To Sarah Savage Thatcher

    Philadelphia        12 April 1794

    My dear—

    I have recieved two Letters from you this week—the first acknowledges the receipt of a twenty dollar bill, & informs me of your geting the back room painted—the want of money &c. has no date—The latter is dated the 29th. March & mentions the approaching departure of Mr. Hasey1—your thoughts of geting the poorch shingled, the want of more lodging rooms, looking out [for] new schools for the Children and many other very clever things which you intend to relate when I return home &c And now in my turn I will make a frank reply to all your particulars—And first—I am very glad to hear the back room & bed-room are painted—And should not object to your geting the seting room painted before I return but the floor is too bad to paint, & I think ’tis not expedient to lay a new floor till we have come to a final determination with regard to the whole house—whether it shall be raised another story—or pulled down & built anew—or whether ’tis best to abandon it altogether, & build in another place—All these questions must be decided before we proceed to lay out much more money2—And as I am this day forty years of age, (this being my birth day,) it is high time to have this matter of Locality established—And on which I will make one or two observations—After childhood expired my whole attention was turned to fiting myself for Colledge—while there I thought of nothing but gaining such a share of general knowledge in first principles as might facilitate my progress in any one of the Learned professions I should pitch upon after taking my degree—When I had done this I entered on the study of Law, & applied night & day for three years, deducting one cruize privateering—when I was admited as a Lawyer—And the four following years my mind was set upon acquiring such a share of business as would enable me to support a family—I then married, & have enjoyed my full portion of happiness to the present time—My Life is now, on the most favourable calculation, two thirds spent—the probability is that I do not see twenty years more—This is a very short period—tis a moment! But it will be long enough if we are happy—& if we are not it will be too long—I have always looked upon a house simply as a convenience—I really am indifferent whether it be high or low—rich or plain—painted or not, provided it has rooms eno’ to accommodate the family, & some friends who call to see us—It seems likely the rest of my Life will be spent chiefly at home—And my great object will be to superintend our dear children—give them proper sentiments of Life, & point them to the road of happiness—I would not have them proud, as the word is commonly used—but I hope they will think well of themselves, & have a good opinion of all their fellow creatures—mean ideas of ourselves & others lead to mean actions, & many vices—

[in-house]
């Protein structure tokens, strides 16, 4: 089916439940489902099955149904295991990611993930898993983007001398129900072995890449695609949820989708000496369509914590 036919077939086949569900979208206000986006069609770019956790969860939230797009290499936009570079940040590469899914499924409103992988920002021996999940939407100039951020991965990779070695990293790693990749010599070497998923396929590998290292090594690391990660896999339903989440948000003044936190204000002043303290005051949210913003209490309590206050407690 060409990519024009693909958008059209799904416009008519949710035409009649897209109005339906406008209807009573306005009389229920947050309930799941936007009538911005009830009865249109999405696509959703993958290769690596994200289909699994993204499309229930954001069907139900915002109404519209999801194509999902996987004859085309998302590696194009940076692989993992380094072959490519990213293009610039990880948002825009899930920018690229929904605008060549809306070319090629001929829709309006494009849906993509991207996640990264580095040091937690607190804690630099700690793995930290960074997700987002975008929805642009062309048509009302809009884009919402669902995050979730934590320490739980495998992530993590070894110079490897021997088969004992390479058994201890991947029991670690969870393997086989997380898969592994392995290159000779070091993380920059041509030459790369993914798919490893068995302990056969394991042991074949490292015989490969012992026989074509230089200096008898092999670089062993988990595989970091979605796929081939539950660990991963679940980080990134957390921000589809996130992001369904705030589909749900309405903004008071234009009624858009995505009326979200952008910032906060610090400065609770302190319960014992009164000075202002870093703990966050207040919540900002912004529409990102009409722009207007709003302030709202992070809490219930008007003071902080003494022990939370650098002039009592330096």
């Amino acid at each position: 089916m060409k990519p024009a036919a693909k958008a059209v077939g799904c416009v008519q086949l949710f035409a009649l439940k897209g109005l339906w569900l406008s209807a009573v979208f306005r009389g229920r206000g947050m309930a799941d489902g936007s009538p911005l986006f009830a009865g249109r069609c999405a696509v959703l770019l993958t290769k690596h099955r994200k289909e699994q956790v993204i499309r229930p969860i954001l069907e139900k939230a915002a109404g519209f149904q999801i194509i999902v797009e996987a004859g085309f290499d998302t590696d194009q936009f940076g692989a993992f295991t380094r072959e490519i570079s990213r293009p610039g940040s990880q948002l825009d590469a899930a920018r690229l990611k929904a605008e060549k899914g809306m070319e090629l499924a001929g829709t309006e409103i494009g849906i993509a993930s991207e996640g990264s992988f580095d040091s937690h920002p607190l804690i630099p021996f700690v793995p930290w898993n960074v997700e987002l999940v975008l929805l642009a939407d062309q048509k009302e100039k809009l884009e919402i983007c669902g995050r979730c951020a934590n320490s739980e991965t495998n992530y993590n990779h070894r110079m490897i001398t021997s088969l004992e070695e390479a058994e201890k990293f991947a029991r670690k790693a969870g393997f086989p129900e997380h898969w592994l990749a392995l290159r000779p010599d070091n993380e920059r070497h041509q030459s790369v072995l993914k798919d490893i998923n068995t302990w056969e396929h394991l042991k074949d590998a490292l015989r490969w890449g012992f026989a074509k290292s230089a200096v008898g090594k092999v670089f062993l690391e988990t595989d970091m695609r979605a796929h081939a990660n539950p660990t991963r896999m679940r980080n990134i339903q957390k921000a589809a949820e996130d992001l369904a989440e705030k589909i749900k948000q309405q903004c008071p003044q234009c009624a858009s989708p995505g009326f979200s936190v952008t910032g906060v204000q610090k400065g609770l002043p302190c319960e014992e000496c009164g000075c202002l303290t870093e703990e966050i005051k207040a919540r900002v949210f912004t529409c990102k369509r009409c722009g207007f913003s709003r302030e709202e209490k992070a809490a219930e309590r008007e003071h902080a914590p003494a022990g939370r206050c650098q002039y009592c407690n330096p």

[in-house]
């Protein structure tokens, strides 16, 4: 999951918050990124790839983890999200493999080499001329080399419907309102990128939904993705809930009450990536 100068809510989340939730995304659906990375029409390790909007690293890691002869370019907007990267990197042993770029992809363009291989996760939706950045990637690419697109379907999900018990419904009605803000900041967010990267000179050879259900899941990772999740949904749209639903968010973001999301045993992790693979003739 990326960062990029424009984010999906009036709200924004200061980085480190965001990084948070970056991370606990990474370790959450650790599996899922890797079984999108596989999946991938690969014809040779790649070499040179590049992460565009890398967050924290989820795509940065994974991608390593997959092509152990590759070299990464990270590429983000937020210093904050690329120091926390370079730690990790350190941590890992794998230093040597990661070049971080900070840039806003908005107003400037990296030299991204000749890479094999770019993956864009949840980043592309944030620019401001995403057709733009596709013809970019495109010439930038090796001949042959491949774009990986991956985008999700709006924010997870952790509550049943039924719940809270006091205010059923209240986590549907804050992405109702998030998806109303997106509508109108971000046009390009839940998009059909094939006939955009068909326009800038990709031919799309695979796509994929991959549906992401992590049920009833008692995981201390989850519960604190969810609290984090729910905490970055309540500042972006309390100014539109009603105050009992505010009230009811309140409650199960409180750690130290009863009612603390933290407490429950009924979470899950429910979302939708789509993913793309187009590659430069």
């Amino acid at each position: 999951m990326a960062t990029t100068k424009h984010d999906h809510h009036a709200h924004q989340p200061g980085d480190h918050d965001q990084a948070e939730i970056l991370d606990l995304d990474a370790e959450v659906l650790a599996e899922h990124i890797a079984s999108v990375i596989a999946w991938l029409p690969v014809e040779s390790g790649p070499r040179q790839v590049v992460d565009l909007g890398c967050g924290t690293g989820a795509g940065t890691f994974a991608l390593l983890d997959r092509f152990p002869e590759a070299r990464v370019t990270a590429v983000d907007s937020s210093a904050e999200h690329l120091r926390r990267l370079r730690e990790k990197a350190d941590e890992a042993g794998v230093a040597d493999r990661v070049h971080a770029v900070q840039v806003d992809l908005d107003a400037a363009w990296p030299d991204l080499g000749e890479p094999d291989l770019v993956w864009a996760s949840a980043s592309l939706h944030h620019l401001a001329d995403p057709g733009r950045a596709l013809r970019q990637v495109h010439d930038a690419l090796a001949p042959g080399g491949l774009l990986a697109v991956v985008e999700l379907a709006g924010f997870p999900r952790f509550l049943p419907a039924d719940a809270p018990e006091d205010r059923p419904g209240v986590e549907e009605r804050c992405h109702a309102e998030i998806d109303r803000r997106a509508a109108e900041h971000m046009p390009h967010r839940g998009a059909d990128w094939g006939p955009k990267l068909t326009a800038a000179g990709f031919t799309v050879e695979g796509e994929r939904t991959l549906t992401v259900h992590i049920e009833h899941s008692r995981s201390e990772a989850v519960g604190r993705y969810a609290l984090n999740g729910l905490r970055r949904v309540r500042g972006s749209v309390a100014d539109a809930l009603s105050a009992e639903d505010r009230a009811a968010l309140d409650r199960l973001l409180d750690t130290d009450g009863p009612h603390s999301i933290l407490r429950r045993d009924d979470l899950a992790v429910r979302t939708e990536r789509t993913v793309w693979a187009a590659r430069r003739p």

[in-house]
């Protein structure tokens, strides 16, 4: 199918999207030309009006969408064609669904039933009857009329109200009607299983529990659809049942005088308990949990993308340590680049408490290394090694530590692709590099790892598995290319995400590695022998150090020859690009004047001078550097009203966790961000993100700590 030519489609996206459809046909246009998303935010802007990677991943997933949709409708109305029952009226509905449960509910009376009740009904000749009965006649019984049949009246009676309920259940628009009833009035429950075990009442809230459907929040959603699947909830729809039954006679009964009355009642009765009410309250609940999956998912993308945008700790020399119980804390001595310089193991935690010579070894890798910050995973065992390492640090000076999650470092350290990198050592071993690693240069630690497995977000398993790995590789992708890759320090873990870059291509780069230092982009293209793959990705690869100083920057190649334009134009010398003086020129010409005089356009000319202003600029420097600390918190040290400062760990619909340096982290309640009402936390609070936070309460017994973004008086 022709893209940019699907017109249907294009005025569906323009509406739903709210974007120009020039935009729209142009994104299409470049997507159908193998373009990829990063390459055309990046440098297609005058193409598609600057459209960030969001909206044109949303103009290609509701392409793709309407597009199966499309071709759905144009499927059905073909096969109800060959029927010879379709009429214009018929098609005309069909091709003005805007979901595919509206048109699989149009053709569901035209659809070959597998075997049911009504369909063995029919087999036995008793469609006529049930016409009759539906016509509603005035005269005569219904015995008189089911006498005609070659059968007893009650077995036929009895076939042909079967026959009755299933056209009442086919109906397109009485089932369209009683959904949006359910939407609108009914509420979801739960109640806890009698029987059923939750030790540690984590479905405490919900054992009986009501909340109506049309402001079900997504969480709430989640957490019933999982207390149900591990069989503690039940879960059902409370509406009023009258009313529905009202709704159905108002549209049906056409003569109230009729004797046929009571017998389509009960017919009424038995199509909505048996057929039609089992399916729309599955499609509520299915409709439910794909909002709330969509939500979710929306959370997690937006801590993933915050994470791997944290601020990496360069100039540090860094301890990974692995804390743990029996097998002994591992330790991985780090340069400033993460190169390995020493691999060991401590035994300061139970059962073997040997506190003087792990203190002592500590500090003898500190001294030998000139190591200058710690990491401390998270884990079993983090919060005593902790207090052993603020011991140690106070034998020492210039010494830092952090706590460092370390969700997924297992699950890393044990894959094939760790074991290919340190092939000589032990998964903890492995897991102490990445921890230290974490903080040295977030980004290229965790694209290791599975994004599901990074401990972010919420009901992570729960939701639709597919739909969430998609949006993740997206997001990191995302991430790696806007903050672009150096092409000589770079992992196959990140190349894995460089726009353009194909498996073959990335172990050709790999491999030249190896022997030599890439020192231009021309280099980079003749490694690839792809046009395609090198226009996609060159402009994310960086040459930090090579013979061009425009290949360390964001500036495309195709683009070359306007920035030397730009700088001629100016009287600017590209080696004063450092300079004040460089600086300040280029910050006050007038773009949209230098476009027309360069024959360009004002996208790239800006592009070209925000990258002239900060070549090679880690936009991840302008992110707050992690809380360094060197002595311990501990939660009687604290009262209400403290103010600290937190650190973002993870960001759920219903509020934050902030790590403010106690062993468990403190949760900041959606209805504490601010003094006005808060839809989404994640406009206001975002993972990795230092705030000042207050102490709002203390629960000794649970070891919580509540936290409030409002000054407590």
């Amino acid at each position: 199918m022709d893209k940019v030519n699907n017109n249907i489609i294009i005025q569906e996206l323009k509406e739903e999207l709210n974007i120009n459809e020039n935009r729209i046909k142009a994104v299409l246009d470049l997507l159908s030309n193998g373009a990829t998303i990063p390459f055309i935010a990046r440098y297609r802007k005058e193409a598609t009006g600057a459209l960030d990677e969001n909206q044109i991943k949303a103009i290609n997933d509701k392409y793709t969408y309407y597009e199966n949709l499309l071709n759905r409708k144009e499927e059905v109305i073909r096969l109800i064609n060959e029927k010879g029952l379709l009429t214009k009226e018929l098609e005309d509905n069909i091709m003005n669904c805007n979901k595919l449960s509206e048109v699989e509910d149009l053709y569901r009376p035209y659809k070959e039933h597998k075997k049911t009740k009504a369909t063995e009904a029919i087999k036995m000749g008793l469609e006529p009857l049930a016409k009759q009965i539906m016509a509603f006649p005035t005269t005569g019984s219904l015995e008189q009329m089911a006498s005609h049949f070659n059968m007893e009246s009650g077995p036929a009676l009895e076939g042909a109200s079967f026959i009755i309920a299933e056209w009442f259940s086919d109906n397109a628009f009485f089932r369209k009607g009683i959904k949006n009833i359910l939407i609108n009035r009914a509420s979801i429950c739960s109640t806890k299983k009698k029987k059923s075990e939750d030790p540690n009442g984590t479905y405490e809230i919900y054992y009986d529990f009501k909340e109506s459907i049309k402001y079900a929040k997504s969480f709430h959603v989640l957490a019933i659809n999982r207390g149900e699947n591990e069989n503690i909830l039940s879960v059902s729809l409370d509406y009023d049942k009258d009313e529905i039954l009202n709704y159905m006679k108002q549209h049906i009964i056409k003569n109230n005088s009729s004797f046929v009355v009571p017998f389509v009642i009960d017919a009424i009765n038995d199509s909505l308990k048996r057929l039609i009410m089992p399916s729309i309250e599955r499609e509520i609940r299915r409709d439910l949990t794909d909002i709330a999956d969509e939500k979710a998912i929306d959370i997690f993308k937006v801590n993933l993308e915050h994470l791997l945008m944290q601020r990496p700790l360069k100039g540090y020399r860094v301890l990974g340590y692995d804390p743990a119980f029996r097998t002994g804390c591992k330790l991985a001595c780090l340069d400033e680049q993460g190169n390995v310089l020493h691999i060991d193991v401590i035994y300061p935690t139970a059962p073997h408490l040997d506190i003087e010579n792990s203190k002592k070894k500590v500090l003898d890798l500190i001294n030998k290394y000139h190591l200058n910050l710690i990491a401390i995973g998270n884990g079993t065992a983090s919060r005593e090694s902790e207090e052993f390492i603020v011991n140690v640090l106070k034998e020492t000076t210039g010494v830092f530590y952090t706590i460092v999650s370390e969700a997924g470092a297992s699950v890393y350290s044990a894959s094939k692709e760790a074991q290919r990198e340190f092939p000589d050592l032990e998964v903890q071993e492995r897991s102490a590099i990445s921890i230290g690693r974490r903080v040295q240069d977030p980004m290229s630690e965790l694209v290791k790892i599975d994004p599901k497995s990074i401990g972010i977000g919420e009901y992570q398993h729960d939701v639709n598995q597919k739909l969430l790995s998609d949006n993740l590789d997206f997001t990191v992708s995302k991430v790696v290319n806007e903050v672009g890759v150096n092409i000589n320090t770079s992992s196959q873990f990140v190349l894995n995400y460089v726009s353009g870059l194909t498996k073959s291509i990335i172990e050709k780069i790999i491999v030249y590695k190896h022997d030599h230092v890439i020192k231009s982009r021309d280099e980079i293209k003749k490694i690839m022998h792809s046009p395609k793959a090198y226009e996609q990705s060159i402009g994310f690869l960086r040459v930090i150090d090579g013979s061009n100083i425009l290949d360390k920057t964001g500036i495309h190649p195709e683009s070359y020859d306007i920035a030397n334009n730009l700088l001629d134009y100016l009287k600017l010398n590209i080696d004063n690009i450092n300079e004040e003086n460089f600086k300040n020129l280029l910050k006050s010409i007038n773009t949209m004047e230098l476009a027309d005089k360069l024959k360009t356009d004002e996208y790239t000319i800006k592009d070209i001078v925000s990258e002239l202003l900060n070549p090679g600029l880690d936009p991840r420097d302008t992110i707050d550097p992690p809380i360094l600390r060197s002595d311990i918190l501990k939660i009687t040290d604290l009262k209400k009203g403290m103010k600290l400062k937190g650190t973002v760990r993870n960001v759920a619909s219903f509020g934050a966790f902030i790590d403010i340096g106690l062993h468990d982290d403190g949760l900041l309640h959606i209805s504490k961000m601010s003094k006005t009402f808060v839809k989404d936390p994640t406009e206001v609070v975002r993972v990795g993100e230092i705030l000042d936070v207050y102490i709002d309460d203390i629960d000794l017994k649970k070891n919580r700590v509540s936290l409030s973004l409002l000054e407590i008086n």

My general principles & opinions have not changed much for the last ten or fifteen years—& I do not expect they will change, tho I hope they will be extended, in the twenty years to come, should I live so long—And if they are right they ought not to alter—if they are wrong I see but little chance of their being corrected—Tis a rare thing indeed that a man after forty, who has spent most of his time in moderate actions and speculation, to adopt new principles—or admit of a considerable deviation in his general Conduct of Life—Hence I conclude, the remainder of my days will be analogus to those I have passed over—Deaths of children, friends & relations ought always to be estimated—And tho we cannot anticipate the actual pains of these events—tis a duty to prepare, & be always ready against their coming—If this state of mind tends to diminish our present felicity—it tends more to ward off the future uneasiness we should otherwise suffer—so that by this kind of avarage upon the whole of our sensations we may expect to be conside[r]able gainers—I should certainly prefer a long Life with moderate pleasures, to a short one of the highest gust of extacy—Now to return to practice—

    I would have Phillips go to school at the falls as soon as Mr. Hasey leaves us—if you can get a mans school—but he had better come home at noons—there will be time enough—And the walk will do him good—As to Sally—I dont know whether she can come home at noons—This depends on the place where the School is held—If she dines at the falls, you will indeavor to get her at as convenient a place as you can—If a School above our house could be supported I should choose they should go there—but we must do as we can3

    I send you a ten dollar Bill—I have wrote to Mr. [Henry] Bass to send down some hay-seed which I would have Eben sow with his grain, And I wish you to desire him to sow a little over the Ground where we hauld out two loads of manure last fall, on the acre between the old house & the Road—I want this done by way of experiment—

    I have a note against a man over the [Saco] River by the name of Gutridge, & another against on[e] Patterson who lives near the Line between Buxton & Pepperrellboro. If Mr. Hasey, or if he is gone Major [Jeremiah] Hill, could call upon them for some Shingles, I should have no objection to having the Top of the Poorch shingled before I get home—But I think you better not pay the money for them—I have no doubt but I shall be at home before the twentieth of may—unless things turn out contrary to general expectation

    I am, my dear, yours &c

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    ALS, TFP